The Health Solution (embedded above) is BJ Fogg’s keynote from the recent Healthcare Experience Design Conference in Boston. It’s a must-watch if you’re at all interested in the subject of facilitating (not motivating!) behavior change.
If you’re not familiar with BJ, he’s the director of Stanford’s Persuasive Tech Lab, where he leads research into how technology can change behavior. I’ve been very fortunate to work with him, albeit briefly, as part of my day-job.
BJ delivered this to a roomful of user experience designers (the folks who are hopefully going to build the tech/mobile apps that will solve all our health-related problems). But a couple of concepts really stood out to me as being relevant to managing behavior change(s) at a more personal level.
About motivation. One of the first points BJ makes in the keynote is his pet peeve with the phrase “motivating” behavior change. Changing “motivation” — especially as a public health strategy — can be very hard. For one thing, there are a lot of factors, both external and internal, that influence motivation at any given time. More importantly, it’s hard because motivation is always in flux; the slide below shows this conceptually.
The orange circles highlight peaks of motivation — these are times when we’re likely to do things that are harder to do. The blue circles highlight the times when our motivation is lower. At this point, we’re unlikely to do something that’s a heavy lift, but we might do something that’s easy.
Hence BJ’s concept of the motivation “wave” and the idea that rather than “motivating” behavior change one might “facilitate” change by essentially helping folks to “surf” the natural ups and downs of their motivation.
I think this is really interesting. To me, it describes fairly well the seemingly typical ups and downs of weight loss or related health behaviors like exercise. Yay, the scale is down … I’m psyched! Boo, the scale is up … WTF?!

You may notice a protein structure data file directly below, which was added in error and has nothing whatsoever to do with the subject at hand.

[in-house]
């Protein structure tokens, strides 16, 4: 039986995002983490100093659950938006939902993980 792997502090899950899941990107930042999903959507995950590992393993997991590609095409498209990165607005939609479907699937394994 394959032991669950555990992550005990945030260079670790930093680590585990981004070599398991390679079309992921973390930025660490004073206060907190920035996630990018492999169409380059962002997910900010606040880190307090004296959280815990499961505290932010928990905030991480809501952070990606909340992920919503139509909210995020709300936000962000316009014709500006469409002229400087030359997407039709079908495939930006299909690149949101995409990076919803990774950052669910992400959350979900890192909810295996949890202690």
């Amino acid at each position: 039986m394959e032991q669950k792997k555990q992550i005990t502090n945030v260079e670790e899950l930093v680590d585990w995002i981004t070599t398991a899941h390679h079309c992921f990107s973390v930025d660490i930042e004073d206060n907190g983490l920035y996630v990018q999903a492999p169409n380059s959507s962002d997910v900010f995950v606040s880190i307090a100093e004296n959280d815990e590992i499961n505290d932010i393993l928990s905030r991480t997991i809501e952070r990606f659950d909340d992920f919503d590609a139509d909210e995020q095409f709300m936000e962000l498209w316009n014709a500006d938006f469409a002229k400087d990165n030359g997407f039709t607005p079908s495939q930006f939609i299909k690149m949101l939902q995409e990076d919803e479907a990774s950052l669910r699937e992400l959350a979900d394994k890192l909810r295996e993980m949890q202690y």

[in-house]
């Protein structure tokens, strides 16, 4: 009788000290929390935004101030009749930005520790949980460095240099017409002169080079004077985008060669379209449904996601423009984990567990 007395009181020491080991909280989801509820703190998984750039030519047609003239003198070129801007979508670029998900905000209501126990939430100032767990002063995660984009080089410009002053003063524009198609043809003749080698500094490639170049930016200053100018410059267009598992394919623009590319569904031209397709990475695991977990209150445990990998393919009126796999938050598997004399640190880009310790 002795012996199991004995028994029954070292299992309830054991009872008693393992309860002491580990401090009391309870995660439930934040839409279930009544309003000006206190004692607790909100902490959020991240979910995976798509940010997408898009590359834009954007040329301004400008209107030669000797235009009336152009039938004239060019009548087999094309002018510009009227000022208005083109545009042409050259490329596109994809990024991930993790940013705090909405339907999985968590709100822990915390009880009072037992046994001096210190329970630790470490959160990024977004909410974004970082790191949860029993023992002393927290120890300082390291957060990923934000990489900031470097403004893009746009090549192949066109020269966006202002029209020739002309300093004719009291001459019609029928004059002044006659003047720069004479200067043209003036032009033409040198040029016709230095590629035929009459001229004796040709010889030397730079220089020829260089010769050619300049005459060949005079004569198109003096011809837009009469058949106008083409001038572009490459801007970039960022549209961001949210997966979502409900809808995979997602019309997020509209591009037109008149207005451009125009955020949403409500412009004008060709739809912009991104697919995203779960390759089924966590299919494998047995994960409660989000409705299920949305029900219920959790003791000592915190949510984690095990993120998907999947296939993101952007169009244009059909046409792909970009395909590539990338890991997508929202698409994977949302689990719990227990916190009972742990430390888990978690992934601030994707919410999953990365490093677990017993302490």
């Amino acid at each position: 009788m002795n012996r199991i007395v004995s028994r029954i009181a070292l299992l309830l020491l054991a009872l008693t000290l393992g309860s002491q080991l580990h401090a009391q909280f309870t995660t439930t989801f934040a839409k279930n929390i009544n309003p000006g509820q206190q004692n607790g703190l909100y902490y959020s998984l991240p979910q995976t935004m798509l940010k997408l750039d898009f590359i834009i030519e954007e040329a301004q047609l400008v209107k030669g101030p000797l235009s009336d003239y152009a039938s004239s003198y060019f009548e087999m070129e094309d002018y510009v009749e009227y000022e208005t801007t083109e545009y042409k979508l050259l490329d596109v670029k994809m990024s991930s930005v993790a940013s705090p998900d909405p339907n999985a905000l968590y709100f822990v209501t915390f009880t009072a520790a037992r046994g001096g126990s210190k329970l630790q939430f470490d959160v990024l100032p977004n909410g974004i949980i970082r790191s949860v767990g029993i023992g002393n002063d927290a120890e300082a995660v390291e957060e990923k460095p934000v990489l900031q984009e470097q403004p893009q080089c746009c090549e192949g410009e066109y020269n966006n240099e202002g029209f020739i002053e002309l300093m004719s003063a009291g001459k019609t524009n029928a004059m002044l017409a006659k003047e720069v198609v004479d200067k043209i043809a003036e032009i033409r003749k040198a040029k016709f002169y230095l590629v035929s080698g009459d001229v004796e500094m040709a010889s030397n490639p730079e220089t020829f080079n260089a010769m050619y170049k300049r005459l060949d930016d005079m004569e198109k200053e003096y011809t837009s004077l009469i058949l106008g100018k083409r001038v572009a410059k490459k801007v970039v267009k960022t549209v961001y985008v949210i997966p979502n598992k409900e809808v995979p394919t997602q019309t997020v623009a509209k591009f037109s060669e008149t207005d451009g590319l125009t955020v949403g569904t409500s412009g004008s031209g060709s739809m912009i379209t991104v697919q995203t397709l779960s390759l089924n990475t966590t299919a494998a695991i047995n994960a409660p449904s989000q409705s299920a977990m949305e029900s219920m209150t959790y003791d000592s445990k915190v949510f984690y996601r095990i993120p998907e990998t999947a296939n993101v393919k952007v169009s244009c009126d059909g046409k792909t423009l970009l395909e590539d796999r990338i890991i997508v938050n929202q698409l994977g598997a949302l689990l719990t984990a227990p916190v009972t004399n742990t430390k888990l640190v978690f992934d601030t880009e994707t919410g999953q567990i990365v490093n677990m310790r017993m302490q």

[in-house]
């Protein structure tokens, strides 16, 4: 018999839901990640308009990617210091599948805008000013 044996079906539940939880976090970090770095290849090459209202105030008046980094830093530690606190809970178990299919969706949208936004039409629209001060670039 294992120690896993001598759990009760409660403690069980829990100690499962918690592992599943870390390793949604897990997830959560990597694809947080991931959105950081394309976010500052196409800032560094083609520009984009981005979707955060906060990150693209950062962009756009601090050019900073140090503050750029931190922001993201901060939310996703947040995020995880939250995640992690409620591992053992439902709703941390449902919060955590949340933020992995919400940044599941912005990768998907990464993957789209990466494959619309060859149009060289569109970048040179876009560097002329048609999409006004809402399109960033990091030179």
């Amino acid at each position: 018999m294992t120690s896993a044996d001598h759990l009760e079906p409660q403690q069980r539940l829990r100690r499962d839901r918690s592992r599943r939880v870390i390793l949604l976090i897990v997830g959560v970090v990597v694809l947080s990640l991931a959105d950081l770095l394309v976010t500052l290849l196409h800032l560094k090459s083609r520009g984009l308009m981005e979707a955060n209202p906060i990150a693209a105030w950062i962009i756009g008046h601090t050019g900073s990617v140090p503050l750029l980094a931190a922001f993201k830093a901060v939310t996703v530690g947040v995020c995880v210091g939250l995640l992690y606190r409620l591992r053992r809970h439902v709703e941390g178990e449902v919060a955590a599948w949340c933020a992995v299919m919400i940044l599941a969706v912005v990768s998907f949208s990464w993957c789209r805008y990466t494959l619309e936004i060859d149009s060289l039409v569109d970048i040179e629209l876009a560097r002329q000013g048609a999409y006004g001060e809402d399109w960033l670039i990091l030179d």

It seems to me that planning for this kind of flux might be very useful in helping with longer term results, i.e., by developing strategies for when motivation was low.
Meeting people where they (or we) are. In his keynote, BJ theorizes that a successful approach to facilitating behavior change might:
Help people succeed on the most desirable health behavior that matches their current motivation.
This translates to:
When motivation is high, that’s time to suggest a harder activity. In health, that might be something like “join a gym” or “clean out the pantry of SAD foods.” But when motivation is lower, the goal would be to do something easier, like “take a multi-vitamin” or “eat a serving of vegetables.”
Success leads to success. I had a bit of an “a ha” listening to this; it really resonated with me given my post-Christmas relapse of sorts. Apparently, doing easy things sometimes helps increase motivation. In other words, being successful at simple tasks can actually boost our motivation, which may make it easier to do the harder things. Perhaps being successful at these so-called baby steps or tiny habits can get us back on track. Or maybe this could help us from completely doing a health 180 and dropping all our healthy behaviors. Hmmm!!!
[As an aside, see Yoni Freedhoff’s Why exercise may be crucial to weight management for an example of how this can play out.]
In the keynote, BJ provided the designers with a list of implications (~17:50), but from my perspective, the interesting takeaways for us non-designers are:
- Go with your current level of motivation. Artificially “amping” motivation is difficult.
- Trust that tiny habits and/or baby steps will lead towards longer-term change, in part because success leads to success.
- If you have a choice, take an action that will help structure your behavior. For example, prepare lunches on the weekend so that it’s easy to take a healthy lunch with you to work.
Ultimately, what this really says to me that if you ever feel like you’re struggling with your efforts, the best thing you can do is anything, even a tiny little something, in the right direction. It sounds like it’s the behavioral version of “fake it til you make it.” May be worth a try!